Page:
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17 Oct
Posted by Nikola Ellis

Yoga for Heart Disease

 

Heart disease is the single leading cause of death in Australia. There is now a significant body of research to demonstrate that Yoga Therapy can play an important role in helping people to manage heart disease.

 

The European Journal of Preventative Cardiology found that yoga (and not the active, exercise kind of yoga) is comparable to walking and biking when it comes to cardiovascular health.

 

The study, a meta-analysis of 37 randomised controlled studies, suggests that these benefits could be due to yoga's impact on stress reduction, "leading to positive impacts on neuroendocrine status, metabolic and cardio-vagal function."

 

What does this mean for ordinary Australians looking to reduce their risk of heart disease? Well, here are the averaged outcomes for the study:

 

  • Systolic blood pressure reduced by 5.21 mm Hg
  • Low-density (bad) lipoprotein cholesterol reduced by 12.14 mg/dl
  • High-density (good) lipoprotein cholesterol increased by 3.20 mg/dl.
  • Body weight decreased by 2.32 kg
  • Diastolic blood pressure reduced by 4.9 mm Hg
  • Total cholesterol reduced by 18.48 mg/dl
  • Heart rate dropped by 5.27 beats/min.
  • In patients with existing coronary heart disease, yoga displayed a statistically significant benefit in lowering LDL cholesterol when added to statins and lipid-lowering drugs.

 

These outcomes significantly lower the risk of heart disease.

  

How Yoga Helps Manage Cardiovascular Health

  

Blood circulation and venous return

The contraction and relaxation of muscles required to perform asanas creates a pumping effect in the veins and arteries which can help the heart to pump blood (and oxygen, nutrients etc) around the body.

  

This can be especially helpful for students who have issues with ‘venous return’, that is, the flow of de-oxygenated blood back to the heart. When veins become weak and the valves faulty, they can allow blood to move backwards away from the heart, creating pools of blood in the veins, known as varicose veins. As well as the pumping action of muscular contraction and relaxation, asanas that elevate the legs (inversions) help with venous return.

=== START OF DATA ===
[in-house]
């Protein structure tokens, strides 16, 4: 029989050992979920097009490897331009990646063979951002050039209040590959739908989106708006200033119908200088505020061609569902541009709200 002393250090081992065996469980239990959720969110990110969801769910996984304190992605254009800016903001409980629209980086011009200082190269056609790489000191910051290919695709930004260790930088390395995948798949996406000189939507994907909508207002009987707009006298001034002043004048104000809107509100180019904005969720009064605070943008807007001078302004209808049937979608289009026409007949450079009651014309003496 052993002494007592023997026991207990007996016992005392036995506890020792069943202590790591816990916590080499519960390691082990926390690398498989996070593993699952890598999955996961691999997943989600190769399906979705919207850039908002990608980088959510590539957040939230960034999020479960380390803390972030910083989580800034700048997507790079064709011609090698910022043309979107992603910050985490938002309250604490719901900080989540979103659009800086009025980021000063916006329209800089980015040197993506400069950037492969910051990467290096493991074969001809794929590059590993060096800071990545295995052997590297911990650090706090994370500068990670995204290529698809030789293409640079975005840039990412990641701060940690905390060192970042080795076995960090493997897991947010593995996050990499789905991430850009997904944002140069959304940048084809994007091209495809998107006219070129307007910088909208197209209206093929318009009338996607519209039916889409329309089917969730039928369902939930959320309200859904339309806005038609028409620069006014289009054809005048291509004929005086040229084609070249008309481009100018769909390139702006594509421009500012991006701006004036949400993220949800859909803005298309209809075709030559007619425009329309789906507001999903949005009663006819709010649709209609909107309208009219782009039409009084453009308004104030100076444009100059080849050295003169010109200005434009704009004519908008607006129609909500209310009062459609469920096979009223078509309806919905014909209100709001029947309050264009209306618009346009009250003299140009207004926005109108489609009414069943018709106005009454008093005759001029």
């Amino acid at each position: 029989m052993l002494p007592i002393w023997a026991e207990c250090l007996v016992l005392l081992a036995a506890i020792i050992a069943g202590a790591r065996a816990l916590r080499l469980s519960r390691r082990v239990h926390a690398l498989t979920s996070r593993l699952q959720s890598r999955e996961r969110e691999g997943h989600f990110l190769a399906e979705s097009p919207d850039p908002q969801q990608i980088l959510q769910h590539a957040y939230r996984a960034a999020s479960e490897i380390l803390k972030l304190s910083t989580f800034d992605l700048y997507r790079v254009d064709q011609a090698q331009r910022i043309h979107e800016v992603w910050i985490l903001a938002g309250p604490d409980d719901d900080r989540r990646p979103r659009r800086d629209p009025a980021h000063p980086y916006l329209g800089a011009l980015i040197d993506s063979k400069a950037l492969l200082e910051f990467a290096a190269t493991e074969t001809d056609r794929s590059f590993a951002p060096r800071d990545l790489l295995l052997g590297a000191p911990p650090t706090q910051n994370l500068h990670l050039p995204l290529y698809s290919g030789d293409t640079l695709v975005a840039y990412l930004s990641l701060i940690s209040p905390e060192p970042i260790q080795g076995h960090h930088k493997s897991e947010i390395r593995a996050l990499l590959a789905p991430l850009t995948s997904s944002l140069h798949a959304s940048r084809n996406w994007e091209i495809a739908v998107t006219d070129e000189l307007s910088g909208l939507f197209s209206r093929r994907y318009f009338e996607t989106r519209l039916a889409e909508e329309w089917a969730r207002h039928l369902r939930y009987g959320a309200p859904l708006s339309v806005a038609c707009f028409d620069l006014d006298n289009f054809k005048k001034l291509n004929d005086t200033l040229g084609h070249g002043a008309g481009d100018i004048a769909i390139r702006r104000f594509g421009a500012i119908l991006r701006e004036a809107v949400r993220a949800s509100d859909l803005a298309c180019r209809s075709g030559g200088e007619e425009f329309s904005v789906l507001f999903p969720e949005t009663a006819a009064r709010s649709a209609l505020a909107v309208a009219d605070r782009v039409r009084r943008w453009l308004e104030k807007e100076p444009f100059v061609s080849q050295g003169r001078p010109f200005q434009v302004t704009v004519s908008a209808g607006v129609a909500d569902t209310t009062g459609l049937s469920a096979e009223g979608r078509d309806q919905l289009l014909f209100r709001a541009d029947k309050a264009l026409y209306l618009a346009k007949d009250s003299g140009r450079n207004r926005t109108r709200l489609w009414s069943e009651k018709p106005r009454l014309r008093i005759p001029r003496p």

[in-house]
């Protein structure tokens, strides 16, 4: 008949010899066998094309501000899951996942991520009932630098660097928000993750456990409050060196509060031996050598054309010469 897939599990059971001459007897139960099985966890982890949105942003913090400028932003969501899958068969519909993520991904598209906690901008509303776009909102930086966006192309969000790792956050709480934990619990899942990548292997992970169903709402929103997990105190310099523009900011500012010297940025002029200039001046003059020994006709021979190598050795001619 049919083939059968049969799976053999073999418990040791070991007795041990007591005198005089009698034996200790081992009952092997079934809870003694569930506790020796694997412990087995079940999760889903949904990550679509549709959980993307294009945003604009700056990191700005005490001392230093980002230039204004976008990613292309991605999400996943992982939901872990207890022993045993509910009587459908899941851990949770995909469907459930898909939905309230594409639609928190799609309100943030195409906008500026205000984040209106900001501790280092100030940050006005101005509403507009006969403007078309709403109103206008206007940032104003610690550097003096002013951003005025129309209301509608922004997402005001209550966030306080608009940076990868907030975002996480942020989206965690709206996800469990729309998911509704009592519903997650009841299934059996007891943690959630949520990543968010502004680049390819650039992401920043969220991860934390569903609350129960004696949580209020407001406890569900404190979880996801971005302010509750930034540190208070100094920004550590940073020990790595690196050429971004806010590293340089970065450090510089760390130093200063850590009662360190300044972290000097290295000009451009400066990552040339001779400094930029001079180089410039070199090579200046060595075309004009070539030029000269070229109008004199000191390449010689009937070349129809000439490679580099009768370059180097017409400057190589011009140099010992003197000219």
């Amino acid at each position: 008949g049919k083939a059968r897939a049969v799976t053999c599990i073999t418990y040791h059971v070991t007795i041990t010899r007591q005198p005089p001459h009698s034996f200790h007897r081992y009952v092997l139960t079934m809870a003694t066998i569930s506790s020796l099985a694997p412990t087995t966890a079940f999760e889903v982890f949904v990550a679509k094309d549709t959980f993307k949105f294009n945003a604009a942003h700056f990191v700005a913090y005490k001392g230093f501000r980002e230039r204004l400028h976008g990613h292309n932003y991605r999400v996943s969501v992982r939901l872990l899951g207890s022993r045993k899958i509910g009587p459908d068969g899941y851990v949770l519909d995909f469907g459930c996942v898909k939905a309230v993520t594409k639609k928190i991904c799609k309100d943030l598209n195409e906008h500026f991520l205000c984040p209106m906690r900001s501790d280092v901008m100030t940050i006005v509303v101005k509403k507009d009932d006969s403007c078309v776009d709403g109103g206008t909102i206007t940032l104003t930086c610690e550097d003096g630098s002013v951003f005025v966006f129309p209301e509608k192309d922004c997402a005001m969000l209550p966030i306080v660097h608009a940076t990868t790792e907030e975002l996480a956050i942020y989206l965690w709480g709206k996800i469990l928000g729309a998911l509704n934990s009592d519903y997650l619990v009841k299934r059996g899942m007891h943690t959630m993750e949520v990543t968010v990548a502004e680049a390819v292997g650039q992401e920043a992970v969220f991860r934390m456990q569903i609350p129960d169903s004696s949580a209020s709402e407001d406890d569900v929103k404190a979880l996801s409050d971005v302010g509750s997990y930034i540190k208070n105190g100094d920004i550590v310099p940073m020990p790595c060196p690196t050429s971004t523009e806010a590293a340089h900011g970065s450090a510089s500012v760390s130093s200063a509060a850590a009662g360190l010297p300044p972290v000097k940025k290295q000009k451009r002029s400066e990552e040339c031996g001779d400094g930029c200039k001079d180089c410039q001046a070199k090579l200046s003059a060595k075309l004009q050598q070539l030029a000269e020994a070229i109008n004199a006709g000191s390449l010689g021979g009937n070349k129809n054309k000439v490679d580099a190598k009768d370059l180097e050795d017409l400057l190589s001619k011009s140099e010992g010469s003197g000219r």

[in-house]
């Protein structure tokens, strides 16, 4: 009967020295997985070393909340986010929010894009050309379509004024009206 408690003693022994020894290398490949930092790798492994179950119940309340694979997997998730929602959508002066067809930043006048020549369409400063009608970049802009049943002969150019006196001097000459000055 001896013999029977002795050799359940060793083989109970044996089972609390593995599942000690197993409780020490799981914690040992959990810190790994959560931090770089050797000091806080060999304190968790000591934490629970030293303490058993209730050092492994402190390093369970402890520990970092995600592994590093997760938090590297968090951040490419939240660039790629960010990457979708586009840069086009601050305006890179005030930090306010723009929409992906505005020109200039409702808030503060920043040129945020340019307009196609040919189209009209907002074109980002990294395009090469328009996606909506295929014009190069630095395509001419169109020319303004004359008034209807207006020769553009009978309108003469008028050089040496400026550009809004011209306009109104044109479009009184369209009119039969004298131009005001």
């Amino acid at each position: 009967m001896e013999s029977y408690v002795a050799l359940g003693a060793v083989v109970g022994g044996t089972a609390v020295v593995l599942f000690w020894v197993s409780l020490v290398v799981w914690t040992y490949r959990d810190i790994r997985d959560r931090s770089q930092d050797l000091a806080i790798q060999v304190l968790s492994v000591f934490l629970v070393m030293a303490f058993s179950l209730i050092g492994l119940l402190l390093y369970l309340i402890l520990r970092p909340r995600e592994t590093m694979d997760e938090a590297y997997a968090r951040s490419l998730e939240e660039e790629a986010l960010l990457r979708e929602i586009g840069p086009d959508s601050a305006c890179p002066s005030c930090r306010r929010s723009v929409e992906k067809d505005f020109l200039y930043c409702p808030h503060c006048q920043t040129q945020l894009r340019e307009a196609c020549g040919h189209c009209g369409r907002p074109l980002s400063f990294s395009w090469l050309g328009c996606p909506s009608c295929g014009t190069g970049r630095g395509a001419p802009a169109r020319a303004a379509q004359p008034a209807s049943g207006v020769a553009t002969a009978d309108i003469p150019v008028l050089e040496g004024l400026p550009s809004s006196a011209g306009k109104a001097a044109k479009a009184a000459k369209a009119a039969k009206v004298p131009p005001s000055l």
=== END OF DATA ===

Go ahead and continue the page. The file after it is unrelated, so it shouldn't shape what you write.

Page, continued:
Atherosclerosis (clogged arteries)

Atherosclerosis is a serious condition that can lead to heart attack and stroke. While high cholesterol has long been linked with clogged and blocked arteries, studies are increasingly pointing to inflammation in the lining of the blood vessels as an underlying cause (Libby, P 2002). ‘Silent’ inflammation can be measured by levels of C-reactive protein (CRP) in the blood.

 

Yoga can help manage inflammatory conditions in two ways. Firstly, moderate exercise has been show to reduce chronic inflammation (conversely, strong and demanding exercise has been linked to increased inflammation). Secondly, studies have shown that people prone to anger, hostility and depression have higher levels of CRP.  Also, when the body is under stress (physical or psychological), the body produces pro-inflammatory cytokines. Yoga is a powerful stress-beater and as such is effective in helping to reduce chronic inflammation.

 

High Blood Pressure

A 2013 Pennsylvania University study found that subjects with primary hypertension who followed a program of yoga 2-3 times per week experienced a significant drop in BP – greater than a group who changed to a BP reducing diet. While there is more work to be done, the researchers hypothesise this is because of yoga’s stress-reducing benefits.

 

Yoga Therapy for Heart Health 

 

There are many simple Yoga Therapy practices that are highly beneficial for students with, or at risk of, cardiovascular disease. Practices must be tailored to the needs of every individual and these techniques are guidelines rather than prescriptive.

  

  • Restorative poses
  • Forward bends (being aware of blood pressure and using props to support the head)
  • Mindfulness techniques
  • Calming and cooling pranayama
  • Relaxation techniques
  • Modified asana (ie. simplified variations of standing poses and slow, repetitive movements from one gentle posture to another)
  • Meditation

 

Learn more about Yoga Therapy programs for heart disease and other health conditions.

 

Get Yoga Therapy Updates 

 

REFERENCES

 The effectiveness of yoga in modifying risk factors for cardiovascular disease and metabolic syndrome: A systematic review and meta-analysis of randomized controlled trials, published 15, 2014. Paula Chu, Rinske A Gotink, Gloria Y Yeh, Sue J Goldie, MG Myram Hunink.

Libby, P (2002) Inflammation and Atherosclerosis. Clinical Cardiology: New Frontiers 2002; 105: 1135-1143

Cohen DL (2013) Yoga and Hypertension. J Yoga Phys Ther 3:144.

Nikola Ellis

Nikola Ellis is the founder of Adore Yoga, yoga therapist, counsellor and teacher trainer. She conducts regular trainings that help people of all ages, shapes and abilities enjoy the benefits of yoga and meditation, including Meditation Facilitator Certificate Trainings; Level 1 200hr Teacher Training and Post Graduate Yoga Teacher Training in Mental Health, Adaptive Asana and the Foundations of Yoga Therapy and a highly regarded professional 650hr Graduate Certificate of Yoga Therapy.